He remains connected with his close friends and, as he sees what they are doing in the days after his death, he understands more deeply the relationship he had with them. He also sees all the activity surrounding his death, which he was not aware of when he was alive.
More and more people who have had a near death experience are reporting that this is the experience we all have when we die. At some point in their after-life experience they decided to come back and continue living their current life. We have much to learn from them, not only for when we die, but for how we can live our lives on this earth more meaningfully.
If we can have a real experience of what happens when we die it will assist us to meet the end of our own life with more awareness. Our journey forward will then be a great contribution to human evolution. I hope you enjoy this journey.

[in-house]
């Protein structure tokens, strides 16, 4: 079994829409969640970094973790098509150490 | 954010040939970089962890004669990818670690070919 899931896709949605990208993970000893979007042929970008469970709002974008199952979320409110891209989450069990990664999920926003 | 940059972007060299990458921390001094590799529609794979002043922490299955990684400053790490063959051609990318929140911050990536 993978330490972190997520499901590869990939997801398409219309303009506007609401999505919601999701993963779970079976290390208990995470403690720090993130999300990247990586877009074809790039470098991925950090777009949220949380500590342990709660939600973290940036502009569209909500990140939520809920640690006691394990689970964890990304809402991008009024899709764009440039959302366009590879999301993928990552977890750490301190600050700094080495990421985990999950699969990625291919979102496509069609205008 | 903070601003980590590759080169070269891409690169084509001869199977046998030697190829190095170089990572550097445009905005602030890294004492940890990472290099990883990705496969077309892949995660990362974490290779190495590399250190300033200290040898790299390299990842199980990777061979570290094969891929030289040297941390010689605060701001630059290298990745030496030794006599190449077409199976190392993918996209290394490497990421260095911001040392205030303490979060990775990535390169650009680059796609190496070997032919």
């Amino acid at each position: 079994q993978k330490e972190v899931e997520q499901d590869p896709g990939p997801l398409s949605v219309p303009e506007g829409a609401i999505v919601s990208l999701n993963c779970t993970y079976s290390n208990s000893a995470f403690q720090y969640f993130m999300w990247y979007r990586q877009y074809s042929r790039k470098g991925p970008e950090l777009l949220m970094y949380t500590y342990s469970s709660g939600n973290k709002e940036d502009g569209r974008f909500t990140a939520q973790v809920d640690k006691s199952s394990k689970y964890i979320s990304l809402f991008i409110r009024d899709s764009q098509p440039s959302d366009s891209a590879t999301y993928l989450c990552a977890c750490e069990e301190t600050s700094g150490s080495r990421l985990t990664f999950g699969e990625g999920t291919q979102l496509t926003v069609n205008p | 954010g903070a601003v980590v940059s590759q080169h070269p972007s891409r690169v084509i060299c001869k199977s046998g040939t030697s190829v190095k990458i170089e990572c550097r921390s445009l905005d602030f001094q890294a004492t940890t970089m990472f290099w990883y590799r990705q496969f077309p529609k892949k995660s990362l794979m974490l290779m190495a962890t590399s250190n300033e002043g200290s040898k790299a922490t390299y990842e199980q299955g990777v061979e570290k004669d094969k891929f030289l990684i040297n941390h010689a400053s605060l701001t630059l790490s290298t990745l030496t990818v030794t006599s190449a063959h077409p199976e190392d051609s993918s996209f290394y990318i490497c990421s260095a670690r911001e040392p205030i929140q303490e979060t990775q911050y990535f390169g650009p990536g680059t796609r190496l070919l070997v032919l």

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Towards the end of the Bible, between the Book of Hebrews and The Revelation, are Seven Letters. They are written by James, John, Peter and Jude. These letters are short and they are written to us, the people who are endeavoring to integrate a radically new consciousness, not just on the earth but in the whole Universe. Since the crucifixion and resurrection of Christ on the earth this Universe was so radically changed that not even the Gods were able to participate as they used to, and so they withdrew.
These were the Gods that guided the human race down the centuries until the time Jesus was born. Humanity depended on them for everything. Now, with the deed of Christ, humanity was left to their own resources. This is a great responsibility and it is up to each individual to discover their path. No longer led and guided by others, but, with an understanding of what lies ahead, stepping out with self-confidence.